It’s time

In just over a week, we will be landing in Kathmandu!!

This is not just a holiday or visit to see family.

For those following my story, you will know this trip is my first trip meeting the in-laws.

I will meet Rabindra’s parents and extended family for the first time and whilst I hide it from most people, I’m scared because it’s going to be a monumental trip for my future.

Even though Rabindra’s parents have accepted our relationship, there’s no underestimating it, we face many difficulties on this trip.

First of all we are going as an unmarried couple into a small rural village where conservatism is the norm.

On top of that we have the added issue that I am an Australian woman, not Nepali.

No-one in his family has ever been in a relationship with a foreign man or woman (except an Indian).

I don’t speak the language and the majority of his family do not speak English.

We are breaking new ground.

There will be testing times like how Rabindra’s family explains me to all the interested onlookers who all know his parents well.  Their reputation is on the line.

There’s going to be a lot of pressure on Rabindra’s parents, Rabindra and myself while we are over there.

I’ve also never been to Nepal and I’m sure I will experience some level of culture shock.

Many of my Nepali friends don’t think I can survive in the village too long.

Compared to my western world of a 9am-5pm air conditioned office job with a home that has all the basics you need, what awaits me in Nepal is a lack of running water, no electricity for most of the day, showering with my clothes outdoors in minus temperatures and using a toilet in the ground.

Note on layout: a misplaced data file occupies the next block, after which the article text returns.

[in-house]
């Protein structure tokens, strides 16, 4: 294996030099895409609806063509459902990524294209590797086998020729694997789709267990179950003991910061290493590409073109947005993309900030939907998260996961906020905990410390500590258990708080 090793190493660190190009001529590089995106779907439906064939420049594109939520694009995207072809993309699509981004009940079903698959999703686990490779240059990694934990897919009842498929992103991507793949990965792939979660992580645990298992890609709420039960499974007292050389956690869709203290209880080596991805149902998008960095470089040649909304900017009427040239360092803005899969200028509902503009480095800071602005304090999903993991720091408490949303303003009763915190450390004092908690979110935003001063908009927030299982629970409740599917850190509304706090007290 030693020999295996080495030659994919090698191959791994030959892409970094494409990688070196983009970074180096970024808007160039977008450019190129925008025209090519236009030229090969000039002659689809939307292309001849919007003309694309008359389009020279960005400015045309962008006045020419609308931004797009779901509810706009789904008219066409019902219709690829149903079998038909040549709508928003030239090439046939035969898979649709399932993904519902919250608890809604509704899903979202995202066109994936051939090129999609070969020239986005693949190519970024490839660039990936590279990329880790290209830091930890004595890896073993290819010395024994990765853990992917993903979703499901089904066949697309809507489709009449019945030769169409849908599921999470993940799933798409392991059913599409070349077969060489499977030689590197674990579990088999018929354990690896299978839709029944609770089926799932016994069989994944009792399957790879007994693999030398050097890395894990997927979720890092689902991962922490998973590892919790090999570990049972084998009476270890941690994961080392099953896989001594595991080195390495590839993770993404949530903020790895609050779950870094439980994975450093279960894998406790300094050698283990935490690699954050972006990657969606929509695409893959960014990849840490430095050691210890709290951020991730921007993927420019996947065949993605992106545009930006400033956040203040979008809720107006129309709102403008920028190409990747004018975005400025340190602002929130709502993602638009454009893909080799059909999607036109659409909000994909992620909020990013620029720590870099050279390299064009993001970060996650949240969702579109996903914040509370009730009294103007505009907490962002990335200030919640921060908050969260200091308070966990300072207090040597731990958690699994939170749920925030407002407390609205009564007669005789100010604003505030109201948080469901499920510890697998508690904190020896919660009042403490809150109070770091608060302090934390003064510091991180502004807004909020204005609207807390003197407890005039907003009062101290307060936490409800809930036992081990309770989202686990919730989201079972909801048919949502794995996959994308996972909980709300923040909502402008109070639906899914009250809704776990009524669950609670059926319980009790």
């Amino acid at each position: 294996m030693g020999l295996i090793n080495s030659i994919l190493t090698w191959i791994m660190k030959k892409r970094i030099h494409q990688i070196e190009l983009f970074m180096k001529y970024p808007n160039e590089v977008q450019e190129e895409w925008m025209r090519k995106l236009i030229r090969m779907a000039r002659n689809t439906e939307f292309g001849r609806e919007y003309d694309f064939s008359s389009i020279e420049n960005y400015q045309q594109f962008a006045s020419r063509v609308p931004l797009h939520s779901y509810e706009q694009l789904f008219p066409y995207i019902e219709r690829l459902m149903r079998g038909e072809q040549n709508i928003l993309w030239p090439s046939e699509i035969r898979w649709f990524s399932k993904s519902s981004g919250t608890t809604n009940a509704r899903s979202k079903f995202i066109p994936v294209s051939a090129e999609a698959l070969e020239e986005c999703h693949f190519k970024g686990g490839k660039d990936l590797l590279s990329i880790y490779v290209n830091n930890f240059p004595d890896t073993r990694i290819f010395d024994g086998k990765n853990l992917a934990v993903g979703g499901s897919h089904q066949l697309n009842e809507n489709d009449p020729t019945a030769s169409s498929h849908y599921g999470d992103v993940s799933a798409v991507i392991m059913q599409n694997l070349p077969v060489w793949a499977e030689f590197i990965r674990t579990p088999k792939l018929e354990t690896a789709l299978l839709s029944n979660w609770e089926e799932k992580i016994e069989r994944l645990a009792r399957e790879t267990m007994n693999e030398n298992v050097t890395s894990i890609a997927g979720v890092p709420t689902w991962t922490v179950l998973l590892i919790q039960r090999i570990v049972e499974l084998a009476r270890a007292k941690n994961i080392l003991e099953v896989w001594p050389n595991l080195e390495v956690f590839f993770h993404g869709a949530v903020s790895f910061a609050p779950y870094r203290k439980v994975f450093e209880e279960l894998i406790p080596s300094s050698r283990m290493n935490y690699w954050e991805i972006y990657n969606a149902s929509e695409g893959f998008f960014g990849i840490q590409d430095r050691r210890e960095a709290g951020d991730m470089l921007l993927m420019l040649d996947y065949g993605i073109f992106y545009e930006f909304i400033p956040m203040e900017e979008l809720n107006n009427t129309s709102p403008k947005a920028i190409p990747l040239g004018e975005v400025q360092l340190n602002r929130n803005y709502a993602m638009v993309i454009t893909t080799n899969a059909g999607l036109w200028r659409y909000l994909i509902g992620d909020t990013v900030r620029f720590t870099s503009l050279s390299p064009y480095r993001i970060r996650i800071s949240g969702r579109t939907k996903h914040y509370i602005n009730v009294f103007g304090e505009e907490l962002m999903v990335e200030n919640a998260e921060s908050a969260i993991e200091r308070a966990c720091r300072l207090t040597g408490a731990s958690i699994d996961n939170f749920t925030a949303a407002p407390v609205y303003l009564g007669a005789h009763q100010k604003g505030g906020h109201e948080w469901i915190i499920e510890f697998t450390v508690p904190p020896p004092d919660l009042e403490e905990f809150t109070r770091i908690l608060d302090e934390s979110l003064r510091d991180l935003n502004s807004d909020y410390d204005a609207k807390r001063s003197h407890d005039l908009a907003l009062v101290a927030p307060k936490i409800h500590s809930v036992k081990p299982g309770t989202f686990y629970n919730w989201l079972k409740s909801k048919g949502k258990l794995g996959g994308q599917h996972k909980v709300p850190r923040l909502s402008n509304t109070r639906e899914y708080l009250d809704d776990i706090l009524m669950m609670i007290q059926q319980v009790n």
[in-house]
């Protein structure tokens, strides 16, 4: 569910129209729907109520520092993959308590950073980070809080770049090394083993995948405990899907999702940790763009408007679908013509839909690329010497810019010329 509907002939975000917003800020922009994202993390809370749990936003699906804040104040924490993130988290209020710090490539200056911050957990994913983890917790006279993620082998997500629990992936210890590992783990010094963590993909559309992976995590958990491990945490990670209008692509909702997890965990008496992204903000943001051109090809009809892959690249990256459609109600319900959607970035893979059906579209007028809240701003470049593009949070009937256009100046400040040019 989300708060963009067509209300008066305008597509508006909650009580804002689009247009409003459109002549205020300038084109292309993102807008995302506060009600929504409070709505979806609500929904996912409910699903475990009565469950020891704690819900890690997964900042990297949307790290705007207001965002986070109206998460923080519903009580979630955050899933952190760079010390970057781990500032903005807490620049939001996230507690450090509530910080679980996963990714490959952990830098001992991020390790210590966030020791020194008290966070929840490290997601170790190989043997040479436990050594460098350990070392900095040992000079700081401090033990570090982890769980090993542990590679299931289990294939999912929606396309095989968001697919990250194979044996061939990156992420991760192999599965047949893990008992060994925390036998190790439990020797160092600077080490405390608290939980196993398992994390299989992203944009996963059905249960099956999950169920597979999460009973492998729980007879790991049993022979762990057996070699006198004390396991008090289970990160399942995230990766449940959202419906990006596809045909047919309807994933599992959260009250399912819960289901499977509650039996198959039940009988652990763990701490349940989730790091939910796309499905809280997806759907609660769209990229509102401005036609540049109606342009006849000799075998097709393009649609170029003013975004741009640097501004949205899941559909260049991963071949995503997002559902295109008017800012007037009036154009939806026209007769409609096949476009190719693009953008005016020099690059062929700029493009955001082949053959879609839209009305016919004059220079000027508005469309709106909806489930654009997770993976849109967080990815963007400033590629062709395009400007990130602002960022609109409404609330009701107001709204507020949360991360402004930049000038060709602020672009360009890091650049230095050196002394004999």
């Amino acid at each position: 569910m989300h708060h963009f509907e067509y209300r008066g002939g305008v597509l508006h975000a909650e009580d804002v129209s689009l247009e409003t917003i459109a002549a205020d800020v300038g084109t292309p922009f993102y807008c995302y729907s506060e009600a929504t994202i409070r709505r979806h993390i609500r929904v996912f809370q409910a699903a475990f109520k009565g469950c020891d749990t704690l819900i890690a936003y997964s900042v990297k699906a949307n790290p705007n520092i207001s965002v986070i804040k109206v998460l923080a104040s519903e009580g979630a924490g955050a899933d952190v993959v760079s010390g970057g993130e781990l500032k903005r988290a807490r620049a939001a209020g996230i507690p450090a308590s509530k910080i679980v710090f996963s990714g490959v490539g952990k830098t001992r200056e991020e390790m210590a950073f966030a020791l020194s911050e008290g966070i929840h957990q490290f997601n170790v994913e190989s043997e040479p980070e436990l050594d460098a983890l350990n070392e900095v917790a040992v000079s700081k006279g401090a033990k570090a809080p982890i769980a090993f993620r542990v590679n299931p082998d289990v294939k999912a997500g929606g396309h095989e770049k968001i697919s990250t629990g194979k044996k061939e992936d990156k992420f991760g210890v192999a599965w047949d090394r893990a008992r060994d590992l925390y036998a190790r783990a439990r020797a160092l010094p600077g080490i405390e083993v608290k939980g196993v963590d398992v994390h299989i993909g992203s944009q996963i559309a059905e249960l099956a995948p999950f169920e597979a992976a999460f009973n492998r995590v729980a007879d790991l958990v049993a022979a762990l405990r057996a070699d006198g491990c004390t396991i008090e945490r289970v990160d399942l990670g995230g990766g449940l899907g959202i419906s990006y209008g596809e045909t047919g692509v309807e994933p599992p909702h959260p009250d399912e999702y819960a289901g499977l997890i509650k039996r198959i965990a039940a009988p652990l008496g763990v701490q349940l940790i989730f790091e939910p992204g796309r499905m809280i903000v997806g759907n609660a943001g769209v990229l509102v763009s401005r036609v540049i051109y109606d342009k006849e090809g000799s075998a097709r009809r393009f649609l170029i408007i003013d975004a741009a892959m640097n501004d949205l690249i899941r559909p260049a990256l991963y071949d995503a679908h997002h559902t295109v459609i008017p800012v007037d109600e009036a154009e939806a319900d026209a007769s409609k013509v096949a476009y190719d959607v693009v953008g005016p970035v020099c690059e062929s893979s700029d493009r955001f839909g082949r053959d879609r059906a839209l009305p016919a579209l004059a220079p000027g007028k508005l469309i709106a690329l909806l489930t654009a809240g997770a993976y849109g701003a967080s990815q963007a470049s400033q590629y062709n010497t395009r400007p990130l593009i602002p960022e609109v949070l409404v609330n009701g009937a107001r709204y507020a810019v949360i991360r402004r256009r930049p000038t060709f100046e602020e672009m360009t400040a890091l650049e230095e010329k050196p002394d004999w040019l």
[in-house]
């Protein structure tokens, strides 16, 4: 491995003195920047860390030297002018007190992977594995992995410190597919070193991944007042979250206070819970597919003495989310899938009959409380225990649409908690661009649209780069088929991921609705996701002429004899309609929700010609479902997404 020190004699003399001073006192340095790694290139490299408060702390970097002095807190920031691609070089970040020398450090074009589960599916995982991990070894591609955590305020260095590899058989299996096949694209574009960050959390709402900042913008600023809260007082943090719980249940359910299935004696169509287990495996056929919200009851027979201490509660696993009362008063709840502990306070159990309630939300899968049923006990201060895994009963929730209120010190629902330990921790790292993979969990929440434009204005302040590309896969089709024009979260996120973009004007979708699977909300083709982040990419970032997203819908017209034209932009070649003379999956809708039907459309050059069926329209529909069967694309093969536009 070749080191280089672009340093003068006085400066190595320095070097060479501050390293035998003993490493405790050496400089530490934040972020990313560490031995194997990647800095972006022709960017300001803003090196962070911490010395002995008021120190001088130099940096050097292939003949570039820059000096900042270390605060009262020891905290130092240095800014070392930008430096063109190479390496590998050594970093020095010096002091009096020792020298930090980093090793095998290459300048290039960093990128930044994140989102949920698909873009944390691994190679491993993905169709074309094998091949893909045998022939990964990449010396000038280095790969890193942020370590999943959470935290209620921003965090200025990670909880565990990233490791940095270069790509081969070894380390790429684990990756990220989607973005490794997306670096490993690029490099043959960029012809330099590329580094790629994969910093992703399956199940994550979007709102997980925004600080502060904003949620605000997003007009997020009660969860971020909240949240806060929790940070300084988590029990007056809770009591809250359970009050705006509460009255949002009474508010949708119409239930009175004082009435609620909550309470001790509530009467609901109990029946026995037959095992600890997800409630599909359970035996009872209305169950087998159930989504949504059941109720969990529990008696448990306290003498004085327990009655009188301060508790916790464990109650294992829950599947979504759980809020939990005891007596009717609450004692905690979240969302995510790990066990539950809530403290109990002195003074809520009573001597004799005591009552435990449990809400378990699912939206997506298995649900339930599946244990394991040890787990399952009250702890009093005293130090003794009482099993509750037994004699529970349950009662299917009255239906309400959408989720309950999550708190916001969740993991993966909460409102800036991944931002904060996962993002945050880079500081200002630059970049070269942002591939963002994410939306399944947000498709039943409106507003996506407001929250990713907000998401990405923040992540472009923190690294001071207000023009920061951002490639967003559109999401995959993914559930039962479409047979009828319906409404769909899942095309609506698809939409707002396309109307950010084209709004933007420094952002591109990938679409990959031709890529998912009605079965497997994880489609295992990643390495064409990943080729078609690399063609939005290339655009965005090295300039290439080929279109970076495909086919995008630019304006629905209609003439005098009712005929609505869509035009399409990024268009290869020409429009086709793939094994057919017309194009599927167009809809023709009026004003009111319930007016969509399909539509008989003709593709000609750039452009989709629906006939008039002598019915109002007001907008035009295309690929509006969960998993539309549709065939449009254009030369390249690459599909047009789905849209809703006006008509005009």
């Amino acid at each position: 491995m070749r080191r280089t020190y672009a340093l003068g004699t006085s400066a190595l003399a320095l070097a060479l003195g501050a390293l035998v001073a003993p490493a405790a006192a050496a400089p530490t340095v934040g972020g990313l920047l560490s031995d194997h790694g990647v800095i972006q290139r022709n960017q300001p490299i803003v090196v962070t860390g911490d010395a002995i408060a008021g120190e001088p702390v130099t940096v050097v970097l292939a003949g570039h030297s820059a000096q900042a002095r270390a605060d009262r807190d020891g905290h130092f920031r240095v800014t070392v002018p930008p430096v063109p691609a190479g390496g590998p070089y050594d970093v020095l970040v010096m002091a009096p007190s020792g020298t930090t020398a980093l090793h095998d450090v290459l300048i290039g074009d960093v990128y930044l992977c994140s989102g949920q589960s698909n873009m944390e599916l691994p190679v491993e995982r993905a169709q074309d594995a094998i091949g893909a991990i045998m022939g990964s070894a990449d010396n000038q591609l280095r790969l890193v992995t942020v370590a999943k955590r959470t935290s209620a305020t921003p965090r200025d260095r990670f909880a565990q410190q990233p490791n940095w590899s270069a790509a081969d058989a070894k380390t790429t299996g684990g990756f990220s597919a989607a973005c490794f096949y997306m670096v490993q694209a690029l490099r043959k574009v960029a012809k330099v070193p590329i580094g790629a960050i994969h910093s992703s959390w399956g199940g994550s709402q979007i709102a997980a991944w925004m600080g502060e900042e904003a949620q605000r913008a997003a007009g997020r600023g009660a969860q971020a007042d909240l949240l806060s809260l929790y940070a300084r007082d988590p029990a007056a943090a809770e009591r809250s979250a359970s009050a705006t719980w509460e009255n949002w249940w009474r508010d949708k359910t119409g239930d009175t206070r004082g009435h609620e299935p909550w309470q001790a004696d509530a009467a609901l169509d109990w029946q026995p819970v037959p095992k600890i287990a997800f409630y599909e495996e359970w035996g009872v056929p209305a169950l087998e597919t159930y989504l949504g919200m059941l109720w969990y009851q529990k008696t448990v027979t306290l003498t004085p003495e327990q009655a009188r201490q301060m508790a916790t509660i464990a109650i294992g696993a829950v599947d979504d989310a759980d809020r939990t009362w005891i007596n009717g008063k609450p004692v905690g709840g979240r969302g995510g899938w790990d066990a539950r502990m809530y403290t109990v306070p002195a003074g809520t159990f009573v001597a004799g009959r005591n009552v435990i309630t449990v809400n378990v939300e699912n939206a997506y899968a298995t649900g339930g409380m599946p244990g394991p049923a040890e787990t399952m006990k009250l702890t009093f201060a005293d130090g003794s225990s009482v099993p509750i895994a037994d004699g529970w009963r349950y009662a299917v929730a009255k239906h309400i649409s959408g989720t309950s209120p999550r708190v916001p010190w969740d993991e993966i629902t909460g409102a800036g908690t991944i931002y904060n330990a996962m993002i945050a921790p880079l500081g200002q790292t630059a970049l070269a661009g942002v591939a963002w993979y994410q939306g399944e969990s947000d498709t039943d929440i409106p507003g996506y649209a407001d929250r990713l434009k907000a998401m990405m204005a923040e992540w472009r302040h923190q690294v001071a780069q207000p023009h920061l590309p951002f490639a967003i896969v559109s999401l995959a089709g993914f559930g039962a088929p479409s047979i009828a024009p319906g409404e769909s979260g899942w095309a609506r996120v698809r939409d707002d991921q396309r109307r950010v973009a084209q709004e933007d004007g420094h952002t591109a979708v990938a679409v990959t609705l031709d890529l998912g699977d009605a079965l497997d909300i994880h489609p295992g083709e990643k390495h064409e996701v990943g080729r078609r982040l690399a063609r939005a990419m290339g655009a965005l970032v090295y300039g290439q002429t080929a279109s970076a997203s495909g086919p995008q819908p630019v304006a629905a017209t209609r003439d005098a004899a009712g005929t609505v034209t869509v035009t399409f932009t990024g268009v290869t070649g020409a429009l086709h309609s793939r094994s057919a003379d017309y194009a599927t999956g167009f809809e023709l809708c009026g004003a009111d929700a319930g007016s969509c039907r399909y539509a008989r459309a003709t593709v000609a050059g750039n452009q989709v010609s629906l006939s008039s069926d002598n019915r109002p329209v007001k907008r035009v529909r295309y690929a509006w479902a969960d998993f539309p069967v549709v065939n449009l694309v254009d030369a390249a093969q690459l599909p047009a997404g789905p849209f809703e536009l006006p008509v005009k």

It’s not going to be easy but I am determined to be strong.

Wish me luck, I’m gonna need it

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This entry was posted in Culture, Differences, Family, Intercultural Relationship, Language, Love, Nepal and tagged . Bookmark the permalink.

43 Responses to It’s time

  1. Kali says:

    I’ve been reading your blog for sometime, I wish you and Rabindra lots of luck I wish u safe trip too! I’m excited to read your next blogs my love one its from Nepal too 😉

    • Thank you Kali, I checked out your blog, can’t wait to read more

      • nazza says:

        umm i thinks that was nice to read your blog , i just relise that many happen was same like mine beause i am nepali and my girlfriend is english and we went to vilage meet my parents and that was really nice time to for us but same time my mum dosent like her and that was the problems still we stayed there couple of days, if you go village you must have to do cutting grass and carry them to bring home and give them to bufflow or goat what ever and cleaning the animals house lookafter them you have to wake up early morning . any way dont worry you dont have to do allof this things but you beter be carefull.umm you were talking about few lake and mountain that is amazing dont miss in nepal pokhara lake side to visit and boating there.ok keep and touch its good.

  2. Neo says:

    Wow, girl! Good luck! I’m sure it will be an experience you will never forget. Hope that all goes as smoothly as it possibly can and you’re able to adjust. How long will you be there?

  3. nepali jiwan says:

    That’s so exciting!! How far is his village from Kathmandu? I’m sure you’ve already thought of this, but consider bringing lots of gifts, chocolates/candy, clothing, treats/toys for any children, etc. I’m sure his family will love you! 🙂

  4. Aakar says:

    hmm, don’t think too much! I’m sure, you’ll gonna enjoy, despite of some difficulty.

  5. Padmini says:

    I wish the best to you both. You will do great. Just hold your love in your heart. What a big step!!! I’ll send hope, peace, happiness, and love energy to you. Shubah Yatra!!!!

  6. White Bhabi says: